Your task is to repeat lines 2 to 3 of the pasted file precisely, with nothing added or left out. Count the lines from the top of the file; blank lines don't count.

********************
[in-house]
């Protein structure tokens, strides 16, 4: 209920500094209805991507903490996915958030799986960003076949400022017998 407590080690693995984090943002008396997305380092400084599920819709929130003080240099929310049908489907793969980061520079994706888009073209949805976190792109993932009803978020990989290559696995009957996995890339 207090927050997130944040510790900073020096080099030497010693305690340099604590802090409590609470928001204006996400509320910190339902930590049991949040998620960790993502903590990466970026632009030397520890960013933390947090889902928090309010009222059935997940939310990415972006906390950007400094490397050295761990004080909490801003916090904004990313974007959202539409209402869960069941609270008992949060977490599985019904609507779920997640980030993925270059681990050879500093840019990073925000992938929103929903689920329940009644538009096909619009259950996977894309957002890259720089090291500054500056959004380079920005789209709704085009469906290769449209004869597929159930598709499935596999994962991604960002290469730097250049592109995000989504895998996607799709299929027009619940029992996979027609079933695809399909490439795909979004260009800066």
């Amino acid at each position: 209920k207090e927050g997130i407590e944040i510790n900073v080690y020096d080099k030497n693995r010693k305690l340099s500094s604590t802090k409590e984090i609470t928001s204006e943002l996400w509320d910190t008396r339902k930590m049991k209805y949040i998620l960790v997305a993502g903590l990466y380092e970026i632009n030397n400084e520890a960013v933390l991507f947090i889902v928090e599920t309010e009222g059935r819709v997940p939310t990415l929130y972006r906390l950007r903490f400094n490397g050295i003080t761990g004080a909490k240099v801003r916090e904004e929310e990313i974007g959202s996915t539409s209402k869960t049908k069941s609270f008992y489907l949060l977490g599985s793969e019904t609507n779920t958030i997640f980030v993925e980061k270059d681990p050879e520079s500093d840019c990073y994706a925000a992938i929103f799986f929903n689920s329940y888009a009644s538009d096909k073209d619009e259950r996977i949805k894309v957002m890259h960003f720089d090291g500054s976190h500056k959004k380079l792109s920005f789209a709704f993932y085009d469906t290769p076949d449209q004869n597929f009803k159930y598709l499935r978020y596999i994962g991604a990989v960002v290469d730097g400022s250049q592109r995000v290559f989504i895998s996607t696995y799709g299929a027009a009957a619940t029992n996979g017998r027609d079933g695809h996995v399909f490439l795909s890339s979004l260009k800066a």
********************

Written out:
């Protein structure tokens, strides 16, 4: 209920500094209805991507903490996915958030799986960003076949400022017998 407590080690693995984090943002008396997305380092400084599920819709929130003080240099929310049908489907793969980061520079994706888009073209949805976190792109993932009803978020990989290559696995009957996995890339 207090927050997130944040510790900073020096080099030497010693305690340099604590802090409590609470928001204006996400509320910190339902930590049991949040998620960790993502903590990466970026632009030397520890960013933390947090889902928090309010009222059935997940939310990415972006906390950007400094490397050295761990004080909490801003916090904004990313974007959202539409209402869960069941609270008992949060977490599985019904609507779920997640980030993925270059681990050879500093840019990073925000992938929103929903689920329940009644538009096909619009259950996977894309957002890259720089090291500054500056959004380079920005789209709704085009469906290769449209004869597929159930598709499935596999994962991604960002290469730097250049592109995000989504895998996607799709299929027009619940029992996979027609079933695809399909490439795909979004260009800066």
């Amino acid at each position: 209920k207090e927050g997130i407590e944040i510790n900073v080690y020096d080099k030497n693995r010693k305690l340099s500094s604590t802090k409590e984090i609470t928001s204006e943002l996400w509320d910190t008396r339902k930590m049991k209805y949040i998620l960790v997305a993502g903590l990466y380092e970026i632009n030397n400084e520890a960013v933390l991507f947090i889902v928090e599920t309010e009222g059935r819709v997940p939310t990415l929130y972006r906390l950007r903490f400094n490397g050295i003080t761990g004080a909490k240099v801003r916090e904004e929310e990313i974007g959202s996915t539409s209402k869960t049908k069941s609270f008992y489907l949060l977490g599985s793969e019904t609507n779920t958030i997640f980030v993925e980061k270059d681990p050879e520079s500093d840019c990073y994706a925000a992938i929103f799986f929903n689920s329940y888009a009644s538009d096909k073209d619009e259950r996977i949805k894309v957002m890259h960003f720089d090291g500054s976190h500056k959004k380079l792109s920005f789209a709704f993932y085009d469906t290769p076949d449209q004869n597929f009803k159930y598709l499935r978020y596999i994962g991604a990989v960002v290469d730097g400022s250049q592109r995000v290559f989504i895998s996607t696995y799709g299929a027009a009957a619940t029992n996979g017998r027609d079933g695809h996995v399909f490439l795909s890339s979004l260009k800066a």